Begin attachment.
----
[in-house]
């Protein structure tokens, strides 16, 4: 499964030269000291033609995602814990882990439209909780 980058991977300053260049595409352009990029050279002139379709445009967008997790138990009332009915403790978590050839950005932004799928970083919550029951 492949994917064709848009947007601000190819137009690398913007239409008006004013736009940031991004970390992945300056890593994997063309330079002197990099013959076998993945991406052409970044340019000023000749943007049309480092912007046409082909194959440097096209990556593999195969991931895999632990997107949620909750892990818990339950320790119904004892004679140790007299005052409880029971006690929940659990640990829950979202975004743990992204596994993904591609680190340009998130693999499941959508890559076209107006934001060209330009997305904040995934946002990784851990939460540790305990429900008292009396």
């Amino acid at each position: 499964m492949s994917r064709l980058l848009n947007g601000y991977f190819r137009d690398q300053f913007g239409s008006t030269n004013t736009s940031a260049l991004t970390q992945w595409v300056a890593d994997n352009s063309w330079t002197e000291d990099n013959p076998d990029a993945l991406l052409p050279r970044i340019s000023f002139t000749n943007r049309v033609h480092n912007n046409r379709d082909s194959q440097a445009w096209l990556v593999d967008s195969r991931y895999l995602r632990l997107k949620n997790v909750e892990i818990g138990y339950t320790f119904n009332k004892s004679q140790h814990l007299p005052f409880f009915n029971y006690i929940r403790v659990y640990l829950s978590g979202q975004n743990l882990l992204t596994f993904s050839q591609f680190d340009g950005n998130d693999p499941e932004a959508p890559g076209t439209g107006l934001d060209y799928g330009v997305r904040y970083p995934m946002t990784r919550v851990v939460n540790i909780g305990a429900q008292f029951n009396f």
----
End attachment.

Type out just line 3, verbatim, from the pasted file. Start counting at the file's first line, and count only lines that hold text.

């Amino acid at each position: 499964m492949s994917r064709l980058l848009n947007g601000y991977f190819r137009d690398q300053f913007g239409s008006t030269n004013t736009s940031a260049l991004t970390q992945w595409v300056a890593d994997n352009s063309w330079t002197e000291d990099n013959p076998d990029a993945l991406l052409p050279r970044i340019s000023f002139t000749n943007r049309v033609h480092n912007n046409r379709d082909s194959q440097a445009w096209l990556v593999d967008s195969r991931y895999l995602r632990l997107k949620n997790v909750e892990i818990g138990y339950t320790f119904n009332k004892s004679q140790h814990l007299p005052f409880f009915n029971y006690i929940r403790v659990y640990l829950s978590g979202q975004n743990l882990l992204t596994f993904s050839q591609f680190d340009g950005n998130d693999p499941e932004a959508p890559g076209t439209g107006l934001d060209y799928g330009v997305r904040y970083p995934m946002t990784r919550v851990v939460n540790i909780g305990a429900q008292f029951n009396f």